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General Study Habits

 

  Since you are now enrolled in college, odds are that you were a pretty good student in high school. But no matter how successful a student you were, experience has shown that the learning skills you employed in high school will likely not be sufficient to guarantee success in your college courses.

  College professors will routinely expect you to exceed the accomplishments of your high school coursework, and that means you must adjust your study habits appropriately to meet this challenge. A good way to begin this adjustment process is to consider the ways in which college coursework differs from high school.

  Common differences between college and high school courses are that in college

  • Material is presented more rapidly and in larger quantities.
  • Fewer exams are given and each exam covers more material.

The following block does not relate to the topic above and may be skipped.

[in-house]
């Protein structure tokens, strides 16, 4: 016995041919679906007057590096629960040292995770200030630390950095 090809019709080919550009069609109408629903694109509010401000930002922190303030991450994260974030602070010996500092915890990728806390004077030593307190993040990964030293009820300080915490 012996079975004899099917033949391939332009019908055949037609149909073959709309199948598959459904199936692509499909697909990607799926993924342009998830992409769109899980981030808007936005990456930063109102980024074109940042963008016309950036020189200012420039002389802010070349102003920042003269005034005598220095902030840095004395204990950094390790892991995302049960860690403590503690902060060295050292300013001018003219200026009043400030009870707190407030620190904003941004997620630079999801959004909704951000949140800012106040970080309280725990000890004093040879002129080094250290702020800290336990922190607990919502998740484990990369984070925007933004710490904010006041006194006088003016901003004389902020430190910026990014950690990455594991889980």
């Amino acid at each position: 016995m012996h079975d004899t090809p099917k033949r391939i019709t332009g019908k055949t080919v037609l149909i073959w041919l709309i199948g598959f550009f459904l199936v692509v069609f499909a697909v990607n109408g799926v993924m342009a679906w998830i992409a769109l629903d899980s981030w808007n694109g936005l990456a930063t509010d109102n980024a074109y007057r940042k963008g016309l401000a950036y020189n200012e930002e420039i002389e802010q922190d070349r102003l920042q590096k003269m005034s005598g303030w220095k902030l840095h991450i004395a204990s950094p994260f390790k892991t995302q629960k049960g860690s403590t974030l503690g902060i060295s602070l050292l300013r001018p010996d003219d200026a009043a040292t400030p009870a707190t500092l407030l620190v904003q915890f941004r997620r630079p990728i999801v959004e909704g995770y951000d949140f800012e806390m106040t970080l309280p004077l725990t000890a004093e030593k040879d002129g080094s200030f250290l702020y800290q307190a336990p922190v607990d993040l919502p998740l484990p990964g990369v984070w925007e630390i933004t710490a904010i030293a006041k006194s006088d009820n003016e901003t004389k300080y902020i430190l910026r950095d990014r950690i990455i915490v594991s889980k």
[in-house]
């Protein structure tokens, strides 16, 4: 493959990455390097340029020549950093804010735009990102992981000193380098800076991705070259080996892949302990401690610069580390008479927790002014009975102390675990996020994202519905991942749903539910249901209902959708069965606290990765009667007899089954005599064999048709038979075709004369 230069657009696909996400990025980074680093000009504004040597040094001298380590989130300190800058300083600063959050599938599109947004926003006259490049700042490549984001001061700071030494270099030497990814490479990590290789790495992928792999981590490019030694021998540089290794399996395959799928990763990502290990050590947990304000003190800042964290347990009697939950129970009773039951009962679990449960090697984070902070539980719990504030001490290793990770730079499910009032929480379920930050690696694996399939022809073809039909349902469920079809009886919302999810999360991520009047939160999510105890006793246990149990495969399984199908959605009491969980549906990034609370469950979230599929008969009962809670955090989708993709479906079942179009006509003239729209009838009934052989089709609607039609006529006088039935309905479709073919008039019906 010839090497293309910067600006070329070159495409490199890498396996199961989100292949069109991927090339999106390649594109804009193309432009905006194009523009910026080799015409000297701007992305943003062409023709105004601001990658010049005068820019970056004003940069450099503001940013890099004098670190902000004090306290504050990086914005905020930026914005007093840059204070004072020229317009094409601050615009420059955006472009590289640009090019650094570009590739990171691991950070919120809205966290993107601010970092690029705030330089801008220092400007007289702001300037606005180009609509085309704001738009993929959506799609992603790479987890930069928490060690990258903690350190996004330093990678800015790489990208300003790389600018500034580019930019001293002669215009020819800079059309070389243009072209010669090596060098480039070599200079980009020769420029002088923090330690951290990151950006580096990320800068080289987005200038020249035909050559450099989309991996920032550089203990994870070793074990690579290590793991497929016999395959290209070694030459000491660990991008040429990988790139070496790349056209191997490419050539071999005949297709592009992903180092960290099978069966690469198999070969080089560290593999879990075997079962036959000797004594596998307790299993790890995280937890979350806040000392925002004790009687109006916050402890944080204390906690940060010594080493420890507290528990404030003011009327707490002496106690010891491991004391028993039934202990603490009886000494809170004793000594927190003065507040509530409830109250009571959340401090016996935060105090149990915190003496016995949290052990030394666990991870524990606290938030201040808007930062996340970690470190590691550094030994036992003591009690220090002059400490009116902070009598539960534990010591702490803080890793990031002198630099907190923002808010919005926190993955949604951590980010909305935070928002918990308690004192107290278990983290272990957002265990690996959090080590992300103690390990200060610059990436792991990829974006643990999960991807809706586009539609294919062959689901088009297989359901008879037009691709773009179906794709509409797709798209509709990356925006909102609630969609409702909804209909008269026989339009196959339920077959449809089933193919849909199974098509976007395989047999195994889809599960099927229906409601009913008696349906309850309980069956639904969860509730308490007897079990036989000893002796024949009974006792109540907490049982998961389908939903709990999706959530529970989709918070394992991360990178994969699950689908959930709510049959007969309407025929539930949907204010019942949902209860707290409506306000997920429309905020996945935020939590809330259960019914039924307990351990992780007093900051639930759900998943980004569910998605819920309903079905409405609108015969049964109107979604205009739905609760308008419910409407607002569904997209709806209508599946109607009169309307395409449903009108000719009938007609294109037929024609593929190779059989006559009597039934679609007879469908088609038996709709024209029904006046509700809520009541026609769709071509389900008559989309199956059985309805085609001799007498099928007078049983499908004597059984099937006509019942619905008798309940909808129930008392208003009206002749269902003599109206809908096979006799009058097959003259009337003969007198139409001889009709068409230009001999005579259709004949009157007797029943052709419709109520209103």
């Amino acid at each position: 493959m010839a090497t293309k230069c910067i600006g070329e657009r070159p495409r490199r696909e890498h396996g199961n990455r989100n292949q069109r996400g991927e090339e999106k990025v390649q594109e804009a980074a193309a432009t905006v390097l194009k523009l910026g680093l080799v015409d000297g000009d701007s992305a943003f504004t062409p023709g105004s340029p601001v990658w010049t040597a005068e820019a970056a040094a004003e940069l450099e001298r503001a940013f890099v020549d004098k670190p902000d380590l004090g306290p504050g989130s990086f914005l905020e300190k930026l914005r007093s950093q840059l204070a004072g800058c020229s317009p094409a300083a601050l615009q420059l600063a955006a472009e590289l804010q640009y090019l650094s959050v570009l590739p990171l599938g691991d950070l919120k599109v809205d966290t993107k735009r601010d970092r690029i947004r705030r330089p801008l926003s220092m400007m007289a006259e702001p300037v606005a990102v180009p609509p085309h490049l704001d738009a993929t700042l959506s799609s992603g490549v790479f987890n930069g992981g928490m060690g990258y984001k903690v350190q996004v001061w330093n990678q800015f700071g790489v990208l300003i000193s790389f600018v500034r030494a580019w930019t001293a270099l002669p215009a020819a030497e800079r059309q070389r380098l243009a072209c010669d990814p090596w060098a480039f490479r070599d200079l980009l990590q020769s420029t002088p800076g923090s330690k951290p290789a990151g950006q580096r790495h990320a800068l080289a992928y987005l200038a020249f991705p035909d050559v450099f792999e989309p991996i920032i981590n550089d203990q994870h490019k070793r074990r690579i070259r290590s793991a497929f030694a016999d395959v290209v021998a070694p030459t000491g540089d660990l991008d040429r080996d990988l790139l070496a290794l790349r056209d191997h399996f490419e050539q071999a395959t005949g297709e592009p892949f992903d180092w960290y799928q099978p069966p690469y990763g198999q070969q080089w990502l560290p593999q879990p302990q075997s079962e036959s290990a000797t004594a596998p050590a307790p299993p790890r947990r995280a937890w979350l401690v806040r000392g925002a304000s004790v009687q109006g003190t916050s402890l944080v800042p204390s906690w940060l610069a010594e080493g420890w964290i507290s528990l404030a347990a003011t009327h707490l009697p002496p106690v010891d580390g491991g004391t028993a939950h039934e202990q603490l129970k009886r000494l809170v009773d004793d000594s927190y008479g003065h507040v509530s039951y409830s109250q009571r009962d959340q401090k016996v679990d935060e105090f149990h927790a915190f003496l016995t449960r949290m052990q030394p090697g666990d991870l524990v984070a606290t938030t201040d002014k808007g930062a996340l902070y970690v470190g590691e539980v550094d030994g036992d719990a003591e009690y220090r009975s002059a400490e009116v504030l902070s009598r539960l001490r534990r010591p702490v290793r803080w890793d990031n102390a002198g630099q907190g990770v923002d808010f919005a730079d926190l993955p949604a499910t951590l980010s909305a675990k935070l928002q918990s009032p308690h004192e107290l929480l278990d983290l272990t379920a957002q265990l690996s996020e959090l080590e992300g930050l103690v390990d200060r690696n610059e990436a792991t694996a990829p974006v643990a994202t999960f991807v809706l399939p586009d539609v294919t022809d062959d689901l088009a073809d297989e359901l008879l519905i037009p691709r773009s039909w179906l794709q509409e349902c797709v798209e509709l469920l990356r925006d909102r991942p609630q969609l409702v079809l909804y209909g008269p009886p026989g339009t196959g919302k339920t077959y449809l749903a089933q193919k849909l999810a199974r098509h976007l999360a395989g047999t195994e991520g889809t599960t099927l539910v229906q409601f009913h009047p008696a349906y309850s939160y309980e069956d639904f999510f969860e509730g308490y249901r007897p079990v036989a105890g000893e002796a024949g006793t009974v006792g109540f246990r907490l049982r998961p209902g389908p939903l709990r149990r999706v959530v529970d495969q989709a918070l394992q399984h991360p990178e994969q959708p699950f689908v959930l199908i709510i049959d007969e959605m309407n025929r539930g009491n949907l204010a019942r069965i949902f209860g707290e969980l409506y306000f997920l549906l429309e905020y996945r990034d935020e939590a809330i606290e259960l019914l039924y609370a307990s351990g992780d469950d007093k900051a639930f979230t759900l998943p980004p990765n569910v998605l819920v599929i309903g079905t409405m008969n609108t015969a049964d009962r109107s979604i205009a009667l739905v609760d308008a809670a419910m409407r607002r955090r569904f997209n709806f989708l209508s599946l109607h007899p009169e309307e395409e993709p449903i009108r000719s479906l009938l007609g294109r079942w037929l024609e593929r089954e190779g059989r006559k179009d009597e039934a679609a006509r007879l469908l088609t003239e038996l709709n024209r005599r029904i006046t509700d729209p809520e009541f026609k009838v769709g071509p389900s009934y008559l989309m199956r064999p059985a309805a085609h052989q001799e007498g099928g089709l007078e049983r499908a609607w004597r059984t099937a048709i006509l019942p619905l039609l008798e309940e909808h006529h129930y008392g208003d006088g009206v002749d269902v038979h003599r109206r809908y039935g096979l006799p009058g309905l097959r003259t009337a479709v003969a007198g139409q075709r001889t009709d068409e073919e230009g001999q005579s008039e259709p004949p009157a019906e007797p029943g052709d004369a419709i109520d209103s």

• All assignments typically count toward the final grade.
  • Keeping up with previous material is essential to understand new topics.
  • Considerable out-of-class time investments are required to effectively learn course material.
  • Critical thinking is more important than rote memorization.
  • Students are expected not only to understand the specific examples given in class, but also to apply their knowledge broadly.
  • Neither professors nor parents are “looking over your shoulder” to ensure that necessary coursework gets done on time.
  • Help is available, but you must take the initiative to seek it out.

  Now let’s consider some general keys to academic success.

 


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